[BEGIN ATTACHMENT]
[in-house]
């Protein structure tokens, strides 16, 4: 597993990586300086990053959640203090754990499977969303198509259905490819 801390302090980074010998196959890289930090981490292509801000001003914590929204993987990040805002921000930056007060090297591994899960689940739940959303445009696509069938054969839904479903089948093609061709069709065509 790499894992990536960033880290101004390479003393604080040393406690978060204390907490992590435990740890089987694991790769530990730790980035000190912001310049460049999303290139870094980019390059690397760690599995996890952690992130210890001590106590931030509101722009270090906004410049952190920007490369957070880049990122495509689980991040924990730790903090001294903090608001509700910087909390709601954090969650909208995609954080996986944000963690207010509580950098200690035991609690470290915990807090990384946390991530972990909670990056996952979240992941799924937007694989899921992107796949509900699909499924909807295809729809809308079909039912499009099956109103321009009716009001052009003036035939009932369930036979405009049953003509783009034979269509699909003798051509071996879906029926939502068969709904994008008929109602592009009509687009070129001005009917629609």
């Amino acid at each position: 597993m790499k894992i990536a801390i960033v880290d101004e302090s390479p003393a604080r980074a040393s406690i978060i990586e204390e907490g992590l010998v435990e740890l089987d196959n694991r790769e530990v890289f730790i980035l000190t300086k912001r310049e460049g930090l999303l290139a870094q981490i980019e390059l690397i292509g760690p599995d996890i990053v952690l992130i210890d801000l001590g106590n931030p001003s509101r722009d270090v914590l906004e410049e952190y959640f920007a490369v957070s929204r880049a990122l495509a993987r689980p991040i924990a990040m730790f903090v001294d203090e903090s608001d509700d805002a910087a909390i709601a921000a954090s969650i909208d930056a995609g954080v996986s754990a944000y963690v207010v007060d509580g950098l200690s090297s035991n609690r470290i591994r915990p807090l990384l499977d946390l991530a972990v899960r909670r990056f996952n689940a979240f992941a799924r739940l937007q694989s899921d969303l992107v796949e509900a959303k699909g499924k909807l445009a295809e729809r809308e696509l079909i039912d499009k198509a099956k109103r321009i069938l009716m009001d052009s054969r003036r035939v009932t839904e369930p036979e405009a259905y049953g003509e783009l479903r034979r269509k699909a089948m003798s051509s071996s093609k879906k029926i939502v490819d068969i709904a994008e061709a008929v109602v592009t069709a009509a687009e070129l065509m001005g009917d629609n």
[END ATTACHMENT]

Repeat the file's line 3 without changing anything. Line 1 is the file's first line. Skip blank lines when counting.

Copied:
């Amino acid at each position: 597993m790499k894992i990536a801390i960033v880290d101004e302090s390479p003393a604080r980074a040393s406690i978060i990586e204390e907490g992590l010998v435990e740890l089987d196959n694991r790769e530990v890289f730790i980035l000190t300086k912001r310049e460049g930090l999303l290139a870094q981490i980019e390059l690397i292509g760690p599995d996890i990053v952690l992130i210890d801000l001590g106590n931030p001003s509101r722009d270090v914590l906004e410049e952190y959640f920007a490369v957070s929204r880049a990122l495509a993987r689980p991040i924990a990040m730790f903090v001294d203090e903090s608001d509700d805002a910087a909390i709601a921000a954090s969650i909208d930056a995609g954080v996986s754990a944000y963690v207010v007060d509580g950098l200690s090297s035991n609690r470290i591994r915990p807090l990384l499977d946390l991530a972990v899960r909670r990056f996952n689940a979240f992941a799924r739940l937007q694989s899921d969303l992107v796949e509900a959303k699909g499924k909807l445009a295809e729809r809308e696509l079909i039912d499009k198509a099956k109103r321009i069938l009716m009001d052009s054969r003036r035939v009932t839904e369930p036979e405009a259905y049953g003509e783009l479903r034979r269509k699909a089948m003798s051509s071996s093609k879906k029926i939502v490819d068969i709904a994008e061709a008929v109602v592009t069709a009509a687009e070129l065509m001005g009917d629609n």